Writers fear rejection. Unless you are writing on commission, you have probably put tens, if not hundreds, if not thousands of hours into your work in progress. The thought of being turned away by every publisher you submit to is daunting. But being rejected doesn’t have to be a catastrophe. Below we explore how to turn creative writing rejection into a win.

It is hard to publish your writing because publishers get far more submissions than they are interested in publishing. If you are a first time writer, publishers can’t be sure that your work will sell as you have no track record. Writing rejection can be a good thing: read on.

Why is it so Hard to Publish my Story?

Getting a story published can be hard because there are lots of stories out there, and not many spots for publication! It doesn’t take very long to write a story or a poem (although it can take years to write a good one), so there’s a lot of them out there.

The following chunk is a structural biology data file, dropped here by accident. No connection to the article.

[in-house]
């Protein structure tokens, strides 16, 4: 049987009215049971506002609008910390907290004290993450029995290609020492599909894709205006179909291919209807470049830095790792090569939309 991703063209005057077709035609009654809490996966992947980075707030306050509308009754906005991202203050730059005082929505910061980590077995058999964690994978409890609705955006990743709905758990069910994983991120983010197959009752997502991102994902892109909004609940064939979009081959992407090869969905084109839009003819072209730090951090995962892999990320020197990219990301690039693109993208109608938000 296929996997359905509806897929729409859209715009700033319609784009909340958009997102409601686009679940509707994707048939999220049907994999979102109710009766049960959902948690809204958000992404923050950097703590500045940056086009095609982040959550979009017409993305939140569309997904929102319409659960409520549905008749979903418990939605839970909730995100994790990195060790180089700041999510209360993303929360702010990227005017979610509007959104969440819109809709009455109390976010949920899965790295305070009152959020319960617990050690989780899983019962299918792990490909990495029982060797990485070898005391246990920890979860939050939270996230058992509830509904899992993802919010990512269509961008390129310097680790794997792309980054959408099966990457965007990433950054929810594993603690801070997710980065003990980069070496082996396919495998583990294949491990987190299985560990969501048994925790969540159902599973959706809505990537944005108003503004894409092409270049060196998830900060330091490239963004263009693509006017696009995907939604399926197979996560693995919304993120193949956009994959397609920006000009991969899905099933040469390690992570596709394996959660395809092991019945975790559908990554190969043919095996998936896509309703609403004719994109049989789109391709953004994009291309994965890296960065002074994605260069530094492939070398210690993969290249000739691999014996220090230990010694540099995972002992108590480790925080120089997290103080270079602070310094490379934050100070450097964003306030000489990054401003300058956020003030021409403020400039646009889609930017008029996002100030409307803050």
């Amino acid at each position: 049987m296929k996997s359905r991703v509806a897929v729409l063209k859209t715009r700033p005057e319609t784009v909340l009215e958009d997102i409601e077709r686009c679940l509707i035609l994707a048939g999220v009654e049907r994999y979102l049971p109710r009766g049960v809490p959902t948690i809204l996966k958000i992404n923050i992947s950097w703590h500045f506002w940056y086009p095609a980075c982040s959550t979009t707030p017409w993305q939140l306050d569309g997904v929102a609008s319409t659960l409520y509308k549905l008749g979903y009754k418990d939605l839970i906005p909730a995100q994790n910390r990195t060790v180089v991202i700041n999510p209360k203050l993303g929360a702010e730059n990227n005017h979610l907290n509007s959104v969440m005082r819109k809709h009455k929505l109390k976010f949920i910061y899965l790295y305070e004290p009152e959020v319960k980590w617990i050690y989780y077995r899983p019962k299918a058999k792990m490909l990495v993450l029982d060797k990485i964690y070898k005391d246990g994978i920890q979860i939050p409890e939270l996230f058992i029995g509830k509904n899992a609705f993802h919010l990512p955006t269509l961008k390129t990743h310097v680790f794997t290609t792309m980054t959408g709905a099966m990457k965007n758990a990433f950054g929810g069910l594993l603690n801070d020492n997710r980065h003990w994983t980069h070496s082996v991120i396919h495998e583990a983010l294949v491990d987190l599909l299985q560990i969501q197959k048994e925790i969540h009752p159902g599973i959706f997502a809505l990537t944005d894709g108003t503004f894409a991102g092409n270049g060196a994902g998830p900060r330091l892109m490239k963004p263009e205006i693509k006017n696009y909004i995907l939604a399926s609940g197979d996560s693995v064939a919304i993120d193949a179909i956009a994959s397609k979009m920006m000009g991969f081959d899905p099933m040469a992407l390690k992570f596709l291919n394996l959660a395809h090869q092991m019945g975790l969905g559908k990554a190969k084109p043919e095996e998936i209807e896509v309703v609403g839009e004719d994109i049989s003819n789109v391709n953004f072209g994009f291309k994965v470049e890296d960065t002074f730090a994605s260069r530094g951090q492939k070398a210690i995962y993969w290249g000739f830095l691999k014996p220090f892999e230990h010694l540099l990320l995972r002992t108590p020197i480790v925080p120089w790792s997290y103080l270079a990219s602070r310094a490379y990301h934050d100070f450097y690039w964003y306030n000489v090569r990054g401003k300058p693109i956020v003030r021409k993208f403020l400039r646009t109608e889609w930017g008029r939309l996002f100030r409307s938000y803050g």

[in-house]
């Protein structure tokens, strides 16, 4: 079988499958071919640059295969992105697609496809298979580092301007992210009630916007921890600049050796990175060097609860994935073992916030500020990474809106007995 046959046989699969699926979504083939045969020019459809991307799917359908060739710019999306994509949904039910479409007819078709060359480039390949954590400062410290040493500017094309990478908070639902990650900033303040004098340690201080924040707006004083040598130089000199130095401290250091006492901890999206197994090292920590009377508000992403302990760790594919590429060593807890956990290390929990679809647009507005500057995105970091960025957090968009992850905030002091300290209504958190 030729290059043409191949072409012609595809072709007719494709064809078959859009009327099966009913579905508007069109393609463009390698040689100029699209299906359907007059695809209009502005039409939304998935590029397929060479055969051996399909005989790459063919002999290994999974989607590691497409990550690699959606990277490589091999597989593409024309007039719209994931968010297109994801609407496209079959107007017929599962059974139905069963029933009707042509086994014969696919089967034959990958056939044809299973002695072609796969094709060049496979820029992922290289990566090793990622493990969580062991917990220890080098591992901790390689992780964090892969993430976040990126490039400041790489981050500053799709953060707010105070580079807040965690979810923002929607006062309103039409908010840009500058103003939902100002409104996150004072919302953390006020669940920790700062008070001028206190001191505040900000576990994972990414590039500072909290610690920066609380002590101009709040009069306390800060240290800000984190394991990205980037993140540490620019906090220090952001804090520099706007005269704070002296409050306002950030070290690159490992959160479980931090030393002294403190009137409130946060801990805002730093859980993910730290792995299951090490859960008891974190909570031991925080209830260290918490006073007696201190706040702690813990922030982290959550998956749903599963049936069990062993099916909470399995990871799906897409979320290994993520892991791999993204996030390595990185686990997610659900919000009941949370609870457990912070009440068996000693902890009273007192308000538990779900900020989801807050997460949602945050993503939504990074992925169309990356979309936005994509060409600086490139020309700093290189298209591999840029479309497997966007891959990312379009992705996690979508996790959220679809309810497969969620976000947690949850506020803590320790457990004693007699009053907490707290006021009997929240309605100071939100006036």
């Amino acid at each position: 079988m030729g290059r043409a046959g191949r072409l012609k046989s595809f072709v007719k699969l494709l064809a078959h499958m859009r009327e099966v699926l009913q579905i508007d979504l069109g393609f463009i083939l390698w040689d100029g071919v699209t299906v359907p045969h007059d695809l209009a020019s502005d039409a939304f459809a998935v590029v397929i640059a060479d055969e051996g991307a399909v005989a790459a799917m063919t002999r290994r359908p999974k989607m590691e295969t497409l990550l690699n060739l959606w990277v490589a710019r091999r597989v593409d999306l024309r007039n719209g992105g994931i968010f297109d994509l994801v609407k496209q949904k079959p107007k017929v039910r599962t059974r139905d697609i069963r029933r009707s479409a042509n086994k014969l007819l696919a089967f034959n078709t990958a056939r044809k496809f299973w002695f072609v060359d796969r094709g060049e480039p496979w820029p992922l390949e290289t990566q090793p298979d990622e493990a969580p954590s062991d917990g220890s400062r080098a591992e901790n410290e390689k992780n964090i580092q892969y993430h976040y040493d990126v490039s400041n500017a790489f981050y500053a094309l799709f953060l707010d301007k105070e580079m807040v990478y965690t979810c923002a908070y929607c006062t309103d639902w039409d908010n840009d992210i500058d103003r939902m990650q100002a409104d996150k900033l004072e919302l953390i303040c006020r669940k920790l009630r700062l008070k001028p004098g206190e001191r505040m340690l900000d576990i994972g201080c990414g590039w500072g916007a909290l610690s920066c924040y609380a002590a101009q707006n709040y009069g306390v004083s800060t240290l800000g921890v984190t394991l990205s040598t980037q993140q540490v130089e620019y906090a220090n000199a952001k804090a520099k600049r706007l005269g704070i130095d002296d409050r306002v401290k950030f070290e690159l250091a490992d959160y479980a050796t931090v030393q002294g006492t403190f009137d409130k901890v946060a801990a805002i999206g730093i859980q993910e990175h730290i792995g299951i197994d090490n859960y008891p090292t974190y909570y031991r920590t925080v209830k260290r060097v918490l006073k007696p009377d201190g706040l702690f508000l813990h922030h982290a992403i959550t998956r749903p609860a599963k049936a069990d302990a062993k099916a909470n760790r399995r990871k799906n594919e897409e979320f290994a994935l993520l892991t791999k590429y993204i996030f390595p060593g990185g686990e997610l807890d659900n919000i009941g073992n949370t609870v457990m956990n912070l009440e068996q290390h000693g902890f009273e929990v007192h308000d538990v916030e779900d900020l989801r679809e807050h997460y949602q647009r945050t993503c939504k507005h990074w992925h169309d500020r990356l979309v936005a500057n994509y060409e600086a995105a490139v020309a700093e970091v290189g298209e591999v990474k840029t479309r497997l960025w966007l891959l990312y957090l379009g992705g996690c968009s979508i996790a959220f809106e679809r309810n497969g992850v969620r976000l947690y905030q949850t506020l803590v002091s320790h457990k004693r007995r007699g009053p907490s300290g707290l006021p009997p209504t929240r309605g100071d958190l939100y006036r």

Journals often only have a few spots per issue to publish stories, and they may receive thousands of submissions for those few spots. So numerically the chance of any story being published in one of those spots is low. Don’t be discouraged however, refine and resubmit!

Why is it so Hard to Publish your Book Through a Publisher?

Publishers don’t have the resources to properly read every submission they get, leading to a ‘slush pile’ or build up of unsolicited material that they just can’t wade through. Sometimes publishers will hire an intern or reader to assess this material for them, but sometimes they just throw it out.

What Would Prevent a Publisher from Rejecting?

Write the best work you can, rewrite based on feedback, make sure to include a wonderful CV and query letter, always submit your best work, make sure the publisher is the right one for your work, submit widely to increase your odds, get an agent, and get to know the publisher personally.

How Often do Writers get their Novels Rejected?

There’s no escaping it, the vast majority of writers get their novels rejected from the majority of publishers. If a publisher publishes ten novels a year (which is a lot of work, right?), they might get thousands of novel submissions. If you submit to many publishers, your chances increase.

How Often do Writers Get Rejected?

Rejection is a part of being published via a traditional route, because most writers who are starting out will be rejected most of the time. This is not a reflection on the work. Harry Potter was rejected, Lord of the Rings, and many others. You have to find the right publisher at the right time!

Why is it so Hard to get Poems Published?